Document Detail

Growth hormone deficiency in the transition adolescent: should treatment be continued in adult life?
MedLine Citation:
PMID:  11964018     Owner:  NLM     Status:  MEDLINE    
Adults with growth hormone (GH) deficiency (GHD) have impaired health, which improves with GH replacement. GHD in adulthood leads to impairment in body composition and structure functions as well as to deranged lipoprotein and carbohydrate metabolism leading to increased cardiovascular morbidity. Therefore the transition adolescent in whom severe GHD is confirmed has to continue GH replacement with an appropriate age-related dosage. All short children who have been treated with rhGH for classical and non-classical GHD should be suspected as potentially GHD in adulthood though only in classical organic and idiopathic forms is severe GHD likely to be confirmed. GHD must be shown biochemically by single provocative testing. Insulin-induced hypoglycemia (ITT) and GHRH + arginine are the tests of choice provided that appropriate cutoff limits are assumed; these tests show good specificity and sensitivity. Testing with GHRH + GH secretagogues is another reliable alternative. Low IGF-I levels can be definitive evidence of persistent severe GHD in patients with genetic GHD or panhypopituitarism, but normal IGF-I levels do not rule out severe GHD. Individual titration of the rhGH dose is recommended and measurement of IGF-I levels is needed for monitoring the adequacy of replacement. The mean GH dose for replacement in the transition adolescent, however, is still higher than in adulthood; after puberty the rhGH dose should be progressively decreased in the following years (probably up to 25 years old) in order to obtain optimal peak bone mass.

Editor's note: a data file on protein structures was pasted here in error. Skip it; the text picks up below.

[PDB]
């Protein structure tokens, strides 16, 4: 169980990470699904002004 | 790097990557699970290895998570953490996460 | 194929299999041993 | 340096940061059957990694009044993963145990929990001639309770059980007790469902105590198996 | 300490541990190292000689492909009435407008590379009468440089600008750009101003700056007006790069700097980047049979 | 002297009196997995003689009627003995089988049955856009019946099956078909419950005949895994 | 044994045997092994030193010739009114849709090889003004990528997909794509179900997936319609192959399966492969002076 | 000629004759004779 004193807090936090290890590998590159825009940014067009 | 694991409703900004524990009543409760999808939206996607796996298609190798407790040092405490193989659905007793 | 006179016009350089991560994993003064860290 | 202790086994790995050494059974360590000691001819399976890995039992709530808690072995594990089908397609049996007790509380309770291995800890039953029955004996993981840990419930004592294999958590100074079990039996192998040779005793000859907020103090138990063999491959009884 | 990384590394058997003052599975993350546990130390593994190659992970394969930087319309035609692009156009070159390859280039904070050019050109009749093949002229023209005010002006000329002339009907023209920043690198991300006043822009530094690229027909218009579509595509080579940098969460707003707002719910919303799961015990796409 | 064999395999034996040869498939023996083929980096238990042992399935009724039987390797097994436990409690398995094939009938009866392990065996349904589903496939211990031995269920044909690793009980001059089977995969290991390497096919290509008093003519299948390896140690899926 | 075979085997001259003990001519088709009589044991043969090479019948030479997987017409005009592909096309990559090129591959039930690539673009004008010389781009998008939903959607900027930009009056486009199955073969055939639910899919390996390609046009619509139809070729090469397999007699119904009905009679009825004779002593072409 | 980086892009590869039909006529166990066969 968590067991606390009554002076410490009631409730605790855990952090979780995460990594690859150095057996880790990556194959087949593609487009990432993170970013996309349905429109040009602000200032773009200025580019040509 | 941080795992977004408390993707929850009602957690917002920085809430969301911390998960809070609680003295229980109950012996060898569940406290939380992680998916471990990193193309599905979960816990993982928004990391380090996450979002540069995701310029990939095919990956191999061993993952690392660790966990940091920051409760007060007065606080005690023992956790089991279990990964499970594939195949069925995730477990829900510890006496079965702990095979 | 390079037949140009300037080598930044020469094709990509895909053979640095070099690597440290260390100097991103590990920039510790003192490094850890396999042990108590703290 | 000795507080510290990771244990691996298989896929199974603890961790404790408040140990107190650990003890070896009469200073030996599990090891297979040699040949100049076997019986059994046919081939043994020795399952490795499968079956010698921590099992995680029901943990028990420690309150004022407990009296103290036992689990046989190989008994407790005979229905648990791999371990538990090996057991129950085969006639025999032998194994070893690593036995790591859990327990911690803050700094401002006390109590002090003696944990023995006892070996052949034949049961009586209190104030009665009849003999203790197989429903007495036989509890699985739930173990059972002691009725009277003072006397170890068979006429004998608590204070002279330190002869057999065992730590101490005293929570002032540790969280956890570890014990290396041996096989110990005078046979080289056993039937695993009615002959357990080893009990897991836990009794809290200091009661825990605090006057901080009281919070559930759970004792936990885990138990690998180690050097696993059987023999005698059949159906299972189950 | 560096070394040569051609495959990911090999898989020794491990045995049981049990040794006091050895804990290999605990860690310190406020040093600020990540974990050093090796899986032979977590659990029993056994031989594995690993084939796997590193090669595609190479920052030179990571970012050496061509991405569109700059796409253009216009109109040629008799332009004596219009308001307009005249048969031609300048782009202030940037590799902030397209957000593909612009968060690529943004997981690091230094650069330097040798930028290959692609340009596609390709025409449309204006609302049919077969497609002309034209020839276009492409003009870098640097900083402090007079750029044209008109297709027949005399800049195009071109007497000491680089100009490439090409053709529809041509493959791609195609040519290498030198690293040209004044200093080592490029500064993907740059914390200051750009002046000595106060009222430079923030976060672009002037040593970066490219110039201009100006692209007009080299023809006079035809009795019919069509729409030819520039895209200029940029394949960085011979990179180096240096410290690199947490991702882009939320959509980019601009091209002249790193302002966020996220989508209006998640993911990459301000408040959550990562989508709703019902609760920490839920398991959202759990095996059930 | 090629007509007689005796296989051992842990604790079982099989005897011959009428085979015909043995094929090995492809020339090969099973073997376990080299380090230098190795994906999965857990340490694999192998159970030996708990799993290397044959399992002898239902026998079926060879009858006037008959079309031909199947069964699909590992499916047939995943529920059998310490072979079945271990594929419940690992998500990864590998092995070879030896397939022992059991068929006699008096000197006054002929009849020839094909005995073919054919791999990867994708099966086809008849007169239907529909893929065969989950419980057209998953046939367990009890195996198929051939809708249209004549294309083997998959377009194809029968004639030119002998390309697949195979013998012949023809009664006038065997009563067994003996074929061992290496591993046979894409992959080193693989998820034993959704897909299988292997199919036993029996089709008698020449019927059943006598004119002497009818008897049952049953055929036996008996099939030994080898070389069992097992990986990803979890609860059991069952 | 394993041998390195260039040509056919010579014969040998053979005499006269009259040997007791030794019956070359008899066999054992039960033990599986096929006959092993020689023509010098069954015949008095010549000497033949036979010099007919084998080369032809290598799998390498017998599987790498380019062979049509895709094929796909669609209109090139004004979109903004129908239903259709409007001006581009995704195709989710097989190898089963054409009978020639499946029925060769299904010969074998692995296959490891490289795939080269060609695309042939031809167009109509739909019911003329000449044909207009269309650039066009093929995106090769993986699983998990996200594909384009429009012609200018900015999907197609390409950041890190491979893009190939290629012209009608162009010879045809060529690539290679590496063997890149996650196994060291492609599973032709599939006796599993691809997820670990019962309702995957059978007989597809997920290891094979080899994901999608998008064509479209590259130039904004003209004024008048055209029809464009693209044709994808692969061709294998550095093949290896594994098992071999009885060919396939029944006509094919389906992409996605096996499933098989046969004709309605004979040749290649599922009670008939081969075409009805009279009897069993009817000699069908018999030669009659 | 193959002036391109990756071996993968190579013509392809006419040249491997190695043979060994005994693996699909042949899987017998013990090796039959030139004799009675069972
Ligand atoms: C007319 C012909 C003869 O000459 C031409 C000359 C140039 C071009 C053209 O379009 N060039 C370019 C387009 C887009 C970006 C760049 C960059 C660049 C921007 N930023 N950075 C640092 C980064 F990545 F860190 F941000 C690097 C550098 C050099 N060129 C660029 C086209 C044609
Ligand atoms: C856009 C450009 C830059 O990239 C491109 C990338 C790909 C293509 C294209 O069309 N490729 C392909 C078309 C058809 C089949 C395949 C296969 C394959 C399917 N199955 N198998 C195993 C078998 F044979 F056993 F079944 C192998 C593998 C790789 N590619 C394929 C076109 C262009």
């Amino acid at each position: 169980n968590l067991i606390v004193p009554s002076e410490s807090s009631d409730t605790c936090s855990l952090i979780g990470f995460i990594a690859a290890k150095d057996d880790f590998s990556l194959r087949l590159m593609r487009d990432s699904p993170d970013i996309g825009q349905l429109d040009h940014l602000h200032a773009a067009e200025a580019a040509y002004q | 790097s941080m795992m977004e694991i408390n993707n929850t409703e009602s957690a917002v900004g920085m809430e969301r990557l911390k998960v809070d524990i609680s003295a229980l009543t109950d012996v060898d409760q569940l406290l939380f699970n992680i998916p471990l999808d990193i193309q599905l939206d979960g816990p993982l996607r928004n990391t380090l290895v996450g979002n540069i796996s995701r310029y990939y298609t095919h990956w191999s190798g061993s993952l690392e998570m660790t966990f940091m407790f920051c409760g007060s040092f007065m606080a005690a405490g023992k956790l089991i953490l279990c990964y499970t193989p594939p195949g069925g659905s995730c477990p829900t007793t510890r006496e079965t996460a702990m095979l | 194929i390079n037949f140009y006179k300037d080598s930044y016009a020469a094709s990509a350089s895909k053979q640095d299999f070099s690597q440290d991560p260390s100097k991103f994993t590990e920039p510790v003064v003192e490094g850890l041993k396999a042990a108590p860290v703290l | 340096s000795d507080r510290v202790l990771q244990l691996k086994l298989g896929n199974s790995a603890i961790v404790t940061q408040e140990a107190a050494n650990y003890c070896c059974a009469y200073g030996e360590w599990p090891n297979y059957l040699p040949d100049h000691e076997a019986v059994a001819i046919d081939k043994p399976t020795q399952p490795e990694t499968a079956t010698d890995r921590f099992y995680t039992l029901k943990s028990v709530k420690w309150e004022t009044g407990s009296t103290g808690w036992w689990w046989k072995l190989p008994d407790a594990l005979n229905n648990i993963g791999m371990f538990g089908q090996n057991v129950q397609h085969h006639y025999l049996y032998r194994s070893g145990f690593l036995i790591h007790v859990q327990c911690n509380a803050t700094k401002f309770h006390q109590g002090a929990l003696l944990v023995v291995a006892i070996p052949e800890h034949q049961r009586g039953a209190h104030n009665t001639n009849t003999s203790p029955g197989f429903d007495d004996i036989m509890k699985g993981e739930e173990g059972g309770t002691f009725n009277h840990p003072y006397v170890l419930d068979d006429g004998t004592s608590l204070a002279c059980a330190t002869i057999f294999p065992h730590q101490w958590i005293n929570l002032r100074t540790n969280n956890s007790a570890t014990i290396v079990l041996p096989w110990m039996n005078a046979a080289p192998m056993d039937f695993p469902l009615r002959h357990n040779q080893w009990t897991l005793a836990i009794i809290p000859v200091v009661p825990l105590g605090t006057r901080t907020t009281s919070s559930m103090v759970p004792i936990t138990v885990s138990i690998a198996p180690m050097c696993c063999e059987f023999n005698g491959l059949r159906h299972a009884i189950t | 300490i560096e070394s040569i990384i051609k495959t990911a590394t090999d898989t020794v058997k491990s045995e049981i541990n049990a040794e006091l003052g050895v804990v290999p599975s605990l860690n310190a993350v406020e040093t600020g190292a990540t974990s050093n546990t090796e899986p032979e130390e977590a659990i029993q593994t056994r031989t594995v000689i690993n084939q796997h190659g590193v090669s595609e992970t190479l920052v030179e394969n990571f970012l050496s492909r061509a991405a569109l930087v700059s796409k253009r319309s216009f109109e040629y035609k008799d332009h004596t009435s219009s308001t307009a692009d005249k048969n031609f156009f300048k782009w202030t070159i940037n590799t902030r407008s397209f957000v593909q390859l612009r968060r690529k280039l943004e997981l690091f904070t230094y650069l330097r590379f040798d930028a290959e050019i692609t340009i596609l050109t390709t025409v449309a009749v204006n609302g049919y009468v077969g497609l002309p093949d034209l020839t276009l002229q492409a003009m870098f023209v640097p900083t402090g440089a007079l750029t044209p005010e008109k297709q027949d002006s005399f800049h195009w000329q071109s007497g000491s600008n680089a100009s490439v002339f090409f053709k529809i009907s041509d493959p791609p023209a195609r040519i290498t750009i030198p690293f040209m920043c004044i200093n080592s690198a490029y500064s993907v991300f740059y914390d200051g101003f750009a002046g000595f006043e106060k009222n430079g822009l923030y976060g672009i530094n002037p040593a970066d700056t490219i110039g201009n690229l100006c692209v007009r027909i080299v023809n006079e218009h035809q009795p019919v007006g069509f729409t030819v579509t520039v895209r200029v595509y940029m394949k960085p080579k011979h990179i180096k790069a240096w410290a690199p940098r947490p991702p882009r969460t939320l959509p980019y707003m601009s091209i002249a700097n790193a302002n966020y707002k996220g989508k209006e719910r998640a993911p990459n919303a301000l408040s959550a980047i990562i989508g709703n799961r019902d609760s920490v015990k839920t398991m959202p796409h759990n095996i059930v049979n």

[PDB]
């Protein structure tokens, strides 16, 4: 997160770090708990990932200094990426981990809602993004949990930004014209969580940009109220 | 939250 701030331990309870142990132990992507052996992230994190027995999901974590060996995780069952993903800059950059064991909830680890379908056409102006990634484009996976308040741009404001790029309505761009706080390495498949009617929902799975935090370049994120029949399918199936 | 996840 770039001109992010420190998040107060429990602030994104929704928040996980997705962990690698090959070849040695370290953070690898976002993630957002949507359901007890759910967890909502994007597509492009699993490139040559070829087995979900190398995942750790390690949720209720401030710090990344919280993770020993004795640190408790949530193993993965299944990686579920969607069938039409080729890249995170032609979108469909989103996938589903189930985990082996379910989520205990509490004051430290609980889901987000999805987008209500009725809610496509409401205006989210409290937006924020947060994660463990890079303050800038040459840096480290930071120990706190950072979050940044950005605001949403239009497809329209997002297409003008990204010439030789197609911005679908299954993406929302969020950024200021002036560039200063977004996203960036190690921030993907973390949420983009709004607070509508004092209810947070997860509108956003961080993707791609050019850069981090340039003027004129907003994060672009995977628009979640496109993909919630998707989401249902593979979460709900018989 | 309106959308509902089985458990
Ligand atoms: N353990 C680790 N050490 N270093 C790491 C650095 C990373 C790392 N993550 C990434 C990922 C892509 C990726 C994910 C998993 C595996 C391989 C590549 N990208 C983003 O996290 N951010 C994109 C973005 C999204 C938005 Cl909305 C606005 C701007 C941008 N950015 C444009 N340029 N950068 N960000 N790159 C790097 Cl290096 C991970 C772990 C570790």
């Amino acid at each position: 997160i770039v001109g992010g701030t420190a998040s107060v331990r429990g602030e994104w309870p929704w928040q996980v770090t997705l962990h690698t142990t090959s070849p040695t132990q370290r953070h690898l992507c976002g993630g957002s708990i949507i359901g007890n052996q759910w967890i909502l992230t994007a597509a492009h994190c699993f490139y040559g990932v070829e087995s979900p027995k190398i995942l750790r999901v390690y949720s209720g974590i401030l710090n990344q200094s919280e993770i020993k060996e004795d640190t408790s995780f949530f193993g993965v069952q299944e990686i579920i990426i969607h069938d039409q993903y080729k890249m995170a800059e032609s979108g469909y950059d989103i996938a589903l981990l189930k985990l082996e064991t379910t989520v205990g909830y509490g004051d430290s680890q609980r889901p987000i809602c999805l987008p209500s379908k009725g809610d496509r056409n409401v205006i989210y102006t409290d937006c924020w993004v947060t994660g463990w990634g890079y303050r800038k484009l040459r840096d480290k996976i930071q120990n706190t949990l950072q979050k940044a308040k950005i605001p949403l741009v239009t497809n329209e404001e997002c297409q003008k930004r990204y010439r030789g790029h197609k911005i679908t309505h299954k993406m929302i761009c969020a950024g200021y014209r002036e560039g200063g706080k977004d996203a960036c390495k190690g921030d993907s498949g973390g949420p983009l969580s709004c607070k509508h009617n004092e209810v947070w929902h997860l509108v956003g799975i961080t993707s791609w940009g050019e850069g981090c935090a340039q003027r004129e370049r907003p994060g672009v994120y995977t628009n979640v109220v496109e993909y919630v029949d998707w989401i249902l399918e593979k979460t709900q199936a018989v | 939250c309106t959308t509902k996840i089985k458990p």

G Aimaretti; G Corneli; S Bellone; C Baffoni; F Camanni; E Ghigo
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Publication Detail:
Type:  Journal Article; Research Support, Non-U.S. Gov't; Review    
Journal Detail:
Title:  Journal of pediatric endocrinology & metabolism : JPEM     Volume:  14 Suppl 5     ISSN:  0334-018X     ISO Abbreviation:  J. Pediatr. Endocrinol. Metab.     Publication Date:  2001  
Date Detail:
Created Date:  2002-04-19     Completed Date:  2002-05-24     Revised Date:  2006-11-15    
Medline Journal Info:
Nlm Unique ID:  9508900     Medline TA:  J Pediatr Endocrinol Metab     Country:  England    
Other Details:
Languages:  eng     Pagination:  1233-42; discussion 1261-2     Citation Subset:  IM    
Department of Internal Medicine, University of Turin, Italy.
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MeSH Terms
Disease Progression
Growth Hormone / adverse effects,  therapeutic use*
Human Growth Hormone / deficiency*
Reg. No./Substance:
12629-01-5/Human Growth Hormone; 9002-72-6/Growth Hormone

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